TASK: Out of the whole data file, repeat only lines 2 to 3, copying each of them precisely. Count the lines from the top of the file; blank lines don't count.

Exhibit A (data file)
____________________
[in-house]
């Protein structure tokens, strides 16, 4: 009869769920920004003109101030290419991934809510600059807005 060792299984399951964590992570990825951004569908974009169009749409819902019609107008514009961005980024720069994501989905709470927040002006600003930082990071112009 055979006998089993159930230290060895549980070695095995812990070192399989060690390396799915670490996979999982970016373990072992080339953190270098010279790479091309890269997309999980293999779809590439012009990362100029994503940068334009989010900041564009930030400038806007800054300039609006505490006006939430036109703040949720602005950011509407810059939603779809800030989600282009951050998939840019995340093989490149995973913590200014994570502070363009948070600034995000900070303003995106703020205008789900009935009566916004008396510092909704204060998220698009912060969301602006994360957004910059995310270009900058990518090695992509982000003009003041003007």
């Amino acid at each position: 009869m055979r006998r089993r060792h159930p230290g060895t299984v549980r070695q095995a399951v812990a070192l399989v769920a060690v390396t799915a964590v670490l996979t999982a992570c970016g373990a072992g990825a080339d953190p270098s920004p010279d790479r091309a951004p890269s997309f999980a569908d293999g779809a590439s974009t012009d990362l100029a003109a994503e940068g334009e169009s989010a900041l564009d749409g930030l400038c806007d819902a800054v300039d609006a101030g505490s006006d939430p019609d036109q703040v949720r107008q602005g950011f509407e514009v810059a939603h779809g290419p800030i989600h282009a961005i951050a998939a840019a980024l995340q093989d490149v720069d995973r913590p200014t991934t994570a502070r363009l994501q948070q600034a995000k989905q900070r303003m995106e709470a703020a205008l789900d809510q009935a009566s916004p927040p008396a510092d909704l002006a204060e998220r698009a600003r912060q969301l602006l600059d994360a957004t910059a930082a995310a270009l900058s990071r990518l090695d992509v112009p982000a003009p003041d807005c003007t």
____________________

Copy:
């Protein structure tokens, strides 16, 4: 009869769920920004003109101030290419991934809510600059807005 060792299984399951964590992570990825951004569908974009169009749409819902019609107008514009961005980024720069994501989905709470927040002006600003930082990071112009 055979006998089993159930230290060895549980070695095995812990070192399989060690390396799915670490996979999982970016373990072992080339953190270098010279790479091309890269997309999980293999779809590439012009990362100029994503940068334009989010900041564009930030400038806007800054300039609006505490006006939430036109703040949720602005950011509407810059939603779809800030989600282009951050998939840019995340093989490149995973913590200014994570502070363009948070600034995000900070303003995106703020205008789900009935009566916004008396510092909704204060998220698009912060969301602006994360957004910059995310270009900058990518090695992509982000003009003041003007």
């Amino acid at each position: 009869m055979r006998r089993r060792h159930p230290g060895t299984v549980r070695q095995a399951v812990a070192l399989v769920a060690v390396t799915a964590v670490l996979t999982a992570c970016g373990a072992g990825a080339d953190p270098s920004p010279d790479r091309a951004p890269s997309f999980a569908d293999g779809a590439s974009t012009d990362l100029a003109a994503e940068g334009e169009s989010a900041l564009d749409g930030l400038c806007d819902a800054v300039d609006a101030g505490s006006d939430p019609d036109q703040v949720r107008q602005g950011f509407e514009v810059a939603h779809g290419p800030i989600h282009a961005i951050a998939a840019a980024l995340q093989d490149v720069d995973r913590p200014t991934t994570a502070r363009l994501q948070q600034a995000k989905q900070r303003m995106e709470a703020a205008l789900d809510q009935a009566s916004p927040p008396a510092d909704l002006a204060e998220r698009a600003r912060q969301l602006l600059d994360a957004t910059a930082a995310a270009l900058s990071r990518l090695d992509v112009p982000a003009p003041d807005c003007t």